September 24, 2013
Cancer-Killing Cells Controlled By Epigenetic Process
USC microbiologists describe how 'natural killer' cells depend on enzyme to develop
Natural killer (NK) cells in the human body can kill and contain viruses and cancerous tumors, and a new study from the University of Southern California (USC) describes for the first time how those cells can be manipulated by epigenetics. The discovery, detailed in the Proceedings of the National Academy of Sciences, paves the way for developing more effective cancer drugs.
Epigenetics involve biochemical changes in the body that directly affect DNA, turning some genes on and turning others off. MYSM1 is an enzyme in the body's immune system that turns genes on and off by modifying proteins called histones embedded in DNA.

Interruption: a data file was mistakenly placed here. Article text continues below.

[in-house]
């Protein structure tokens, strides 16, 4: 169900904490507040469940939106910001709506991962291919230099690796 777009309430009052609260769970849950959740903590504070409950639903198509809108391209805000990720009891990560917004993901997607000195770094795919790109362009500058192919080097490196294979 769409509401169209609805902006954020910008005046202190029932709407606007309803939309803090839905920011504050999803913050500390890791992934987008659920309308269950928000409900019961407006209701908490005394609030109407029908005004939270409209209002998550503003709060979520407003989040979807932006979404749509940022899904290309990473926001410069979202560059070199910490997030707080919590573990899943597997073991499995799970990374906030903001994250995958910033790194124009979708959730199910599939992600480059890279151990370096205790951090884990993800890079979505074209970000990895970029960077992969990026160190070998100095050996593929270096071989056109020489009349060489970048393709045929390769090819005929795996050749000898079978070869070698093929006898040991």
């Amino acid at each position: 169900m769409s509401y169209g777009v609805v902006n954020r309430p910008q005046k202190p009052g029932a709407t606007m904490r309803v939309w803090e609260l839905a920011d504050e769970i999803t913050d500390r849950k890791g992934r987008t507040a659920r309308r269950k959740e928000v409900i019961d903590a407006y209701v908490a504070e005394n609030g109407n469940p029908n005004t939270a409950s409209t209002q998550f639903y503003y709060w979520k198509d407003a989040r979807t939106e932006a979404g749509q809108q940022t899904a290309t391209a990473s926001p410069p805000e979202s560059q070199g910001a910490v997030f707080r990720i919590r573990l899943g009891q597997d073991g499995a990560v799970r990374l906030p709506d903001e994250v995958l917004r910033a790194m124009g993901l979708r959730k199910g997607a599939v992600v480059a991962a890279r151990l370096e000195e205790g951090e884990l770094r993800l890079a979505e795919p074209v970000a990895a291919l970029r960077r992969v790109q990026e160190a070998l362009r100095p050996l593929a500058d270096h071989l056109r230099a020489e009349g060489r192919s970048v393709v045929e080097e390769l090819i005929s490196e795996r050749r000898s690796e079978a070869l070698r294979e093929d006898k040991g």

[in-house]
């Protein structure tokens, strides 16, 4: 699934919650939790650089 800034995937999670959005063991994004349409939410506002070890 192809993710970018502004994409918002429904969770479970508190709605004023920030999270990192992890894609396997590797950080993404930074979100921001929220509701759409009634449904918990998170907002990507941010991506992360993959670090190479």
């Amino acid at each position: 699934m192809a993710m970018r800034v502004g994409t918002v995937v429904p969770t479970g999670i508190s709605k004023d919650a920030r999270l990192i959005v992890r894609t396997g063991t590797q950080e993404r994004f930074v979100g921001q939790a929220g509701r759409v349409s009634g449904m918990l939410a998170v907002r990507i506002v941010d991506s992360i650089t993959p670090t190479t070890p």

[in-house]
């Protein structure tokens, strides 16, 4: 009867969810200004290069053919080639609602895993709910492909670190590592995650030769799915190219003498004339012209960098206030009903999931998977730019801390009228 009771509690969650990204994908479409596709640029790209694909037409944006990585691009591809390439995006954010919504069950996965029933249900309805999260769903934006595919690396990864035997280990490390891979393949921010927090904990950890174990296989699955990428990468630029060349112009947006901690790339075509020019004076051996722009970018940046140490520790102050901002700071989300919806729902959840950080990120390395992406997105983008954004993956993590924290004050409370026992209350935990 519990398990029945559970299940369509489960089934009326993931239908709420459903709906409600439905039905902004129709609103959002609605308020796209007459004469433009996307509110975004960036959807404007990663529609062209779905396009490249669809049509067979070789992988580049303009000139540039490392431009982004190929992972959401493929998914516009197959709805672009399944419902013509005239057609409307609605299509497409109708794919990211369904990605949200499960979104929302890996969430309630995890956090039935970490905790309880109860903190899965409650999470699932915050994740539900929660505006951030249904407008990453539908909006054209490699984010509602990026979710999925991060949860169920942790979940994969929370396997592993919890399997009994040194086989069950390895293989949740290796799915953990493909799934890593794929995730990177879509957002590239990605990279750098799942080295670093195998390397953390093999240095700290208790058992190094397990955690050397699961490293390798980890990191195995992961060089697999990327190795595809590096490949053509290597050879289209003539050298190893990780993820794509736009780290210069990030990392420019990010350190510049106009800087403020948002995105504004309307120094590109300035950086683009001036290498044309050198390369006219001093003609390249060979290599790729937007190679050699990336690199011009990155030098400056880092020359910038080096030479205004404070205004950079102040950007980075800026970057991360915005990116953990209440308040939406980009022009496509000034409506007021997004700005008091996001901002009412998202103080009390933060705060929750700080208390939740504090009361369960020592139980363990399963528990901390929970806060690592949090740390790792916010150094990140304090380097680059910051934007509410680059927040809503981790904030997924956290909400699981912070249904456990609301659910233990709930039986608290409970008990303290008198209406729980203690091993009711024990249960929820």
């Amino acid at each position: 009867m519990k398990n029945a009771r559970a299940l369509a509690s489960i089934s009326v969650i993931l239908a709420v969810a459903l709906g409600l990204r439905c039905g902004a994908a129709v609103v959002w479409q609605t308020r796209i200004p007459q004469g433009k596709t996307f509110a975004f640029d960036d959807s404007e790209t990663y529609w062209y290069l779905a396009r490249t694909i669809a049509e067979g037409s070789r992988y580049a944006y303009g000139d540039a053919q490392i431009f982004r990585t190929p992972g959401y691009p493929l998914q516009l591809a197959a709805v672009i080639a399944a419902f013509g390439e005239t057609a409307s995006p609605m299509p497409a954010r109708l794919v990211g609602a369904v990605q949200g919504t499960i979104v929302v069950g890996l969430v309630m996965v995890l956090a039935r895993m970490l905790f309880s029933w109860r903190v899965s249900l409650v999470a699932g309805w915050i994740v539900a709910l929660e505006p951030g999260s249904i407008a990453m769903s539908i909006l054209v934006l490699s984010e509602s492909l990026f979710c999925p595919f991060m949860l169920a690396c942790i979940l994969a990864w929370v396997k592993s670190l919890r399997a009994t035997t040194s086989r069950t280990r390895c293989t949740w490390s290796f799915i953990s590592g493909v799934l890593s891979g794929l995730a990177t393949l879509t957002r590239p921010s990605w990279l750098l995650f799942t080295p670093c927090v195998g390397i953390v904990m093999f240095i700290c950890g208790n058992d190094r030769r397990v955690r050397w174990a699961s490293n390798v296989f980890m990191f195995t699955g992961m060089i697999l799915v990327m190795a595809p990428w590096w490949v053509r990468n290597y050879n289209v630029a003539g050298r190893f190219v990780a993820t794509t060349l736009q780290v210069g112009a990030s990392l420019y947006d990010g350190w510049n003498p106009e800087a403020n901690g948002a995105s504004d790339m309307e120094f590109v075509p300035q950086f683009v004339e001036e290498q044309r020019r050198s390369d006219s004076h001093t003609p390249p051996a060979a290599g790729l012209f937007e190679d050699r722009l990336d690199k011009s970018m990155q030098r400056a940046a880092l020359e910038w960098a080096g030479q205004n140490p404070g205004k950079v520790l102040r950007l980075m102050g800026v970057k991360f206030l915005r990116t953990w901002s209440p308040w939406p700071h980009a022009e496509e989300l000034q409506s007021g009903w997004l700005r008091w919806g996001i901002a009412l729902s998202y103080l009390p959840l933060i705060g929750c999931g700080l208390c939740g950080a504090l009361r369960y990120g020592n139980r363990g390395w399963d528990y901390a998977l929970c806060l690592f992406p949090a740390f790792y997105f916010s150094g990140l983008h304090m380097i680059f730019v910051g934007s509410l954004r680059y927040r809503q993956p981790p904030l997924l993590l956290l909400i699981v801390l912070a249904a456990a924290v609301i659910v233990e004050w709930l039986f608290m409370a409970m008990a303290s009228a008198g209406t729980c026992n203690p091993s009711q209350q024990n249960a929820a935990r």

Through a series of experiments in mice, Chen and his colleagues demonstrate that MYSM1 is required for natural killer cells to mature and function properly.
"We found that MYSM1 creates access to proteins that enhance gene transcription and, ultimately, the maturation of natural killer cells themselves," said Vijayalakshmi Nandakumar, a Ph.D. student at the Keck School of Medicine of USC and the study's first author. "To date, there are no elaborate reports linking an epigenetic phenomenon to natural killer cell development. More importantly, unlike conventional therapies, NK cell-based therapies have shown to be more effective against metastasis. We believe cancer drugs targeting this pathway could be a viable option for future immunotherapies."
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